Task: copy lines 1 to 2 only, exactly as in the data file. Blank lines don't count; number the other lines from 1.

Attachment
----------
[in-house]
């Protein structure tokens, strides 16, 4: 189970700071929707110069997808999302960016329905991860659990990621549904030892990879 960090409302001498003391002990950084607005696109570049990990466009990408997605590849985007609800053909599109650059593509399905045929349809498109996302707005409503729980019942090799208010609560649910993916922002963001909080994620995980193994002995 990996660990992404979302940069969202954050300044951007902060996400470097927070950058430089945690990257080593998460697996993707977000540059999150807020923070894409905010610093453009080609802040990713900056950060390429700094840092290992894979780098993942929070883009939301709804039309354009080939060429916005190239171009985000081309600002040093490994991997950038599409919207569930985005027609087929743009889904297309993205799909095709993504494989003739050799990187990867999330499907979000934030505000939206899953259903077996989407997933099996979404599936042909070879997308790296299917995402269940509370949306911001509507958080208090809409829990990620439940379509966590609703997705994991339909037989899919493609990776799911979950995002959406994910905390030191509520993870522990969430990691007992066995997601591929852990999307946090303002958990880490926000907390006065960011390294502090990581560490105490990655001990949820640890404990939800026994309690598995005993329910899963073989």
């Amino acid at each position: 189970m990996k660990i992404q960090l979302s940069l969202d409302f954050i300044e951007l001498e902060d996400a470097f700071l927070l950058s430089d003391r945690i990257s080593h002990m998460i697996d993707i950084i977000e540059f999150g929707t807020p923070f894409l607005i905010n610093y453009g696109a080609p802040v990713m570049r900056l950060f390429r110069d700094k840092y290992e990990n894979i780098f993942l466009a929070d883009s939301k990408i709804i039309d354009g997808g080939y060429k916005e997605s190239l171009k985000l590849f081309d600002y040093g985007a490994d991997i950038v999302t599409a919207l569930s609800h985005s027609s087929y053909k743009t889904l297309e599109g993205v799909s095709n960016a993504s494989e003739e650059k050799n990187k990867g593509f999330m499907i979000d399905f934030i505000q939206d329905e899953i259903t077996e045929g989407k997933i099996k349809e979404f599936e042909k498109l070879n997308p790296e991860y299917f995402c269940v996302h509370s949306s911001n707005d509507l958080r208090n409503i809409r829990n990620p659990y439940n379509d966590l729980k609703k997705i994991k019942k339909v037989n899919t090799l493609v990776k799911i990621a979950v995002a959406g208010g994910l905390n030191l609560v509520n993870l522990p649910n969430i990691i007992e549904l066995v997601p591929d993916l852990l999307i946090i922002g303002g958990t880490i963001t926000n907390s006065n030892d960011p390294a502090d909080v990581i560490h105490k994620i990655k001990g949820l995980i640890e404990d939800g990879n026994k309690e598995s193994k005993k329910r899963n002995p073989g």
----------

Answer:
[in-house]
């Protein structure tokens, strides 16, 4: 189970700071929707110069997808999302960016329905991860659990990621549904030892990879 960090409302001498003391002990950084607005696109570049990990466009990408997605590849985007609800053909599109650059593509399905045929349809498109996302707005409503729980019942090799208010609560649910993916922002963001909080994620995980193994002995 990996660990992404979302940069969202954050300044951007902060996400470097927070950058430089945690990257080593998460697996993707977000540059999150807020923070894409905010610093453009080609802040990713900056950060390429700094840092290992894979780098993942929070883009939301709804039309354009080939060429916005190239171009985000081309600002040093490994991997950038599409919207569930985005027609087929743009889904297309993205799909095709993504494989003739050799990187990867999330499907979000934030505000939206899953259903077996989407997933099996979404599936042909070879997308790296299917995402269940509370949306911001509507958080208090809409829990990620439940379509966590609703997705994991339909037989899919493609990776799911979950995002959406994910905390030191509520993870522990969430990691007992066995997601591929852990999307946090303002958990880490926000907390006065960011390294502090990581560490105490990655001990949820640890404990939800026994309690598995005993329910899963073989």